The Hermitage in Nashville, Tennessee – Andrew Jackson’s home
When your child is studying American History in the first half of the 1800’s, one character worth focusing on is Andrew Jackson – War of 1812 hero and 7th President of the United States from 1829-1837. He would have been the 6th but for the Electoral College. His home outside Nashville, Tennessee has been open to the public since 1891. Studying Jackson covers early political battles still being replayed today, the American Revolution (Jackson joined up at 13), War of 1812 (He partnered with Pirates), Indian policy, bigamy, adoption, slavery, the first assassination attempt of a U.S President and Duels.
Consider the Presidents that preceded him: George Washington from Virginia, John Adams from Massachusetts, Thomas Jefferson from Virginia, James Madison from Virginia, James Monroe from Virginia and John Quincy Adams from Massachusetts. There was a constant theme until Andrew Jackson came along. How did someone from Tennessee, not even one of the original States, break the founding fathers hold on the Presidency? His parents were not even from England, emigrating from Ireland. Jackson was stubborn – as a 13 year old prisoner of war, during the Revolutionary War, he refused to polish a British Officers boots and suffered two sword cuts as a result. He had a temper which led to participating in at least five duels, in two of which he was shot and would carry the bullets in his body for the rest of his life. He made a name for himself fighting the Indians and defeating the British at the Battle of New Orleans during the War of 1812. Jackson loved to gamble on dice, cards, cockfights and horses.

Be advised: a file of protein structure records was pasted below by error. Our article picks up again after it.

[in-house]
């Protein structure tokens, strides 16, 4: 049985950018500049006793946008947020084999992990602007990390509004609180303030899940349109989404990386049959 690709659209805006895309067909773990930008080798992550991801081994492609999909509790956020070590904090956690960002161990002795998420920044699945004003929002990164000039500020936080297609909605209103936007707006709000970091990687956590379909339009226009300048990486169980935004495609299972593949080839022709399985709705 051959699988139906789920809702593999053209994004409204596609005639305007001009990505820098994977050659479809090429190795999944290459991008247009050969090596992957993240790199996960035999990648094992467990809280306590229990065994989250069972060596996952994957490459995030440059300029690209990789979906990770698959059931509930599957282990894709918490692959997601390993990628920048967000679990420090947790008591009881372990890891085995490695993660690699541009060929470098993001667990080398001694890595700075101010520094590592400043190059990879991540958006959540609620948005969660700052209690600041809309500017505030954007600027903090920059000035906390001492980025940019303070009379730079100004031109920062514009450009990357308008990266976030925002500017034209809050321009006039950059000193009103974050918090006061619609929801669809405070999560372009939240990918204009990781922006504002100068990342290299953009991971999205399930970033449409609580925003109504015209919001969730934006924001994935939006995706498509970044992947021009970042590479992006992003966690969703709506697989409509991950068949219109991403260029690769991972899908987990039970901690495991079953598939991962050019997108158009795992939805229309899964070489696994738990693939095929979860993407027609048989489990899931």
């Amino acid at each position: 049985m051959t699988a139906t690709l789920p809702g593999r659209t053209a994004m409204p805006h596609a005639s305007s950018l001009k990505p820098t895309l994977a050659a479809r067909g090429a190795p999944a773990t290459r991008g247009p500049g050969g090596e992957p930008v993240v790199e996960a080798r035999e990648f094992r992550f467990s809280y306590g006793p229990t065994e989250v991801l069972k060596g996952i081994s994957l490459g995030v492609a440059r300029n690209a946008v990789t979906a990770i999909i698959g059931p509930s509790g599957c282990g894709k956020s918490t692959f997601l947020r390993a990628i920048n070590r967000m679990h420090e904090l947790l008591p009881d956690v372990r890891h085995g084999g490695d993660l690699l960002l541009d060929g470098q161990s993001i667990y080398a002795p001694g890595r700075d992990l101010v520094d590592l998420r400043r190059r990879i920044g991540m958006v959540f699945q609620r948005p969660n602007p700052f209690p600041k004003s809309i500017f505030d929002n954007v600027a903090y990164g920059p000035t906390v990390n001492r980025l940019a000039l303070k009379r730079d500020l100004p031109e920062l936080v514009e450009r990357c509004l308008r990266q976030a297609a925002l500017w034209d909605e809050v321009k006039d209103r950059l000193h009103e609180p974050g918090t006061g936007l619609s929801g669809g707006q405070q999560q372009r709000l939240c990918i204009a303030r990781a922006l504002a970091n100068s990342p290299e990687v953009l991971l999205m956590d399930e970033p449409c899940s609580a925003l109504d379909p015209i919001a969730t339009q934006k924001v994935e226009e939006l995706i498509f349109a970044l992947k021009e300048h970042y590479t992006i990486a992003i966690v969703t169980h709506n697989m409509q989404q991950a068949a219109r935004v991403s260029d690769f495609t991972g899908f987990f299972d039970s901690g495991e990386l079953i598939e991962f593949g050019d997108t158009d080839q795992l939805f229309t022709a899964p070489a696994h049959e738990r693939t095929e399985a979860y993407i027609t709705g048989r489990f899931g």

He first ran for President in 1824 and while he won the popular vote he did not win a majority of the electoral votes so the election was decided by the House of Representatives. He would win in 1828 defeating a sitting President with 56% of the vote. He ran as a “common man” out to rid Washington DC of corrupt aristocrats.
Jackson opposed the issuance of paper money believing only in silver and gold as currency, so it is ironic that his image appears on the $20 bill, but even more ironic that at one time or another it had also appeared on the $5, $10, $50 and $10,000 as well as the $1,000 Confederate bill.
Being a gambler, Jackson had bought a 640 acre planation outside Nashville, only to lose it in 1804. A year later he bought a 425 acre cotton plantation 12 miles east of Nashville, Tennessee for $3,400. Why Jackson named it The Heritage was never recorded. Expanded to 1,050 acres over time, Jackson planted 200 acres of cotton with the rest used to make the plantation self-sufficient – a distillery, dairy, carriage shelter, cotton gin and press and growing food for the Jackson’s and their slaves. Jackson owned 9 slaves when he bought the property and by the time he died he had 137 living and working on the property. For 15 years Jackson lived in a two story log farmhouse. He began the house one can visit today in 1819. Jackson spent $6,000 on a two story Federal-style brick dwelling and then spent $1,200 on imported French wallpaper depicting themes from Greek Mythology. In the main hallway the wallpaper illustrates the story of Telemachus from Homer’s epic Odyssey. After a fire in 1834, the home was transformed into a Greek Temple by adding 6 columns with Corinthian capitals on the front porch and similar columns with Doric capital capitals on the back of the house.
Lived in by family members until 1889, The Hermitage with its remaining 25 acres was acquired by The Ladies Hermitage Association, modeled after a similar group that acquitted George Washington’s Mount Vernon estate. It would take over 100 years but by 2003 the Association had re assembled the 1,050 acre plantation.
When your child studies the 1800’s consider visiting The Hermitage and experience what plantation life was like, the influence of Greece on American architecture, and discuss whether Andrew Jackson would be as successful politically today given his gifts and faults. Enrich your child’s education with a trip to Nashville.